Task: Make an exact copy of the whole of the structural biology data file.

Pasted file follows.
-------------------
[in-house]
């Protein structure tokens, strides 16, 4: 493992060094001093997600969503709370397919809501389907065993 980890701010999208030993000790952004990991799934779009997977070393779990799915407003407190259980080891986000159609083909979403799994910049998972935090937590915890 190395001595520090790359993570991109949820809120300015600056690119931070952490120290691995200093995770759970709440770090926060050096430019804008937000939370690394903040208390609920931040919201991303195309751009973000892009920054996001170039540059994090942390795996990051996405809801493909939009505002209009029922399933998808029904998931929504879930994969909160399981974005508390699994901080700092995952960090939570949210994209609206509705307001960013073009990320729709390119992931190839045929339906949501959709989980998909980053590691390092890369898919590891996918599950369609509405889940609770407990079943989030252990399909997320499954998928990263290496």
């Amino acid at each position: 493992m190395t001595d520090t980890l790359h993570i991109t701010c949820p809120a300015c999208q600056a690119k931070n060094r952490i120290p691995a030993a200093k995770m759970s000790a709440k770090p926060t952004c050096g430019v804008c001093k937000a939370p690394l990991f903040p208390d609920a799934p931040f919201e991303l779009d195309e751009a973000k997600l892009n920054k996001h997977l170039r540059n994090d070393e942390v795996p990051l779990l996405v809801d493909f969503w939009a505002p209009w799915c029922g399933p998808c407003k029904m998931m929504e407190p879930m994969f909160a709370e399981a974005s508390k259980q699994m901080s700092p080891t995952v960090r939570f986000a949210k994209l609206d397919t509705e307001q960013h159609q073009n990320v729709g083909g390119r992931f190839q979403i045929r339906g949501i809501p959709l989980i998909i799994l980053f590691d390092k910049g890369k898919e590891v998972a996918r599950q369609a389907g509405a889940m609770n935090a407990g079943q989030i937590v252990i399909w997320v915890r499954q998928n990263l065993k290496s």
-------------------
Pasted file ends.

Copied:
[in-house]
């Protein structure tokens, strides 16, 4: 493992060094001093997600969503709370397919809501389907065993 980890701010999208030993000790952004990991799934779009997977070393779990799915407003407190259980080891986000159609083909979403799994910049998972935090937590915890 190395001595520090790359993570991109949820809120300015600056690119931070952490120290691995200093995770759970709440770090926060050096430019804008937000939370690394903040208390609920931040919201991303195309751009973000892009920054996001170039540059994090942390795996990051996405809801493909939009505002209009029922399933998808029904998931929504879930994969909160399981974005508390699994901080700092995952960090939570949210994209609206509705307001960013073009990320729709390119992931190839045929339906949501959709989980998909980053590691390092890369898919590891996918599950369609509405889940609770407990079943989030252990399909997320499954998928990263290496």
């Amino acid at each position: 493992m190395t001595d520090t980890l790359h993570i991109t701010c949820p809120a300015c999208q600056a690119k931070n060094r952490i120290p691995a030993a200093k995770m759970s000790a709440k770090p926060t952004c050096g430019v804008c001093k937000a939370p690394l990991f903040p208390d609920a799934p931040f919201e991303l779009d195309e751009a973000k997600l892009n920054k996001h997977l170039r540059n994090d070393e942390v795996p990051l779990l996405v809801d493909f969503w939009a505002p209009w799915c029922g399933p998808c407003k029904m998931m929504e407190p879930m994969f909160a709370e399981a974005s508390k259980q699994m901080s700092p080891t995952v960090r939570f986000a949210k994209l609206d397919t509705e307001q960013h159609q073009n990320v729709g083909g390119r992931f190839q979403i045929r339906g949501i809501p959709l989980i998909i799994l980053f590691d390092k910049g890369k898919e590891v998972a996918r599950q369609a389907g509405a889940m609770n935090a407990g079943q989030i937590v252990i399909w997320v915890r499954q998928n990263l065993k290496s």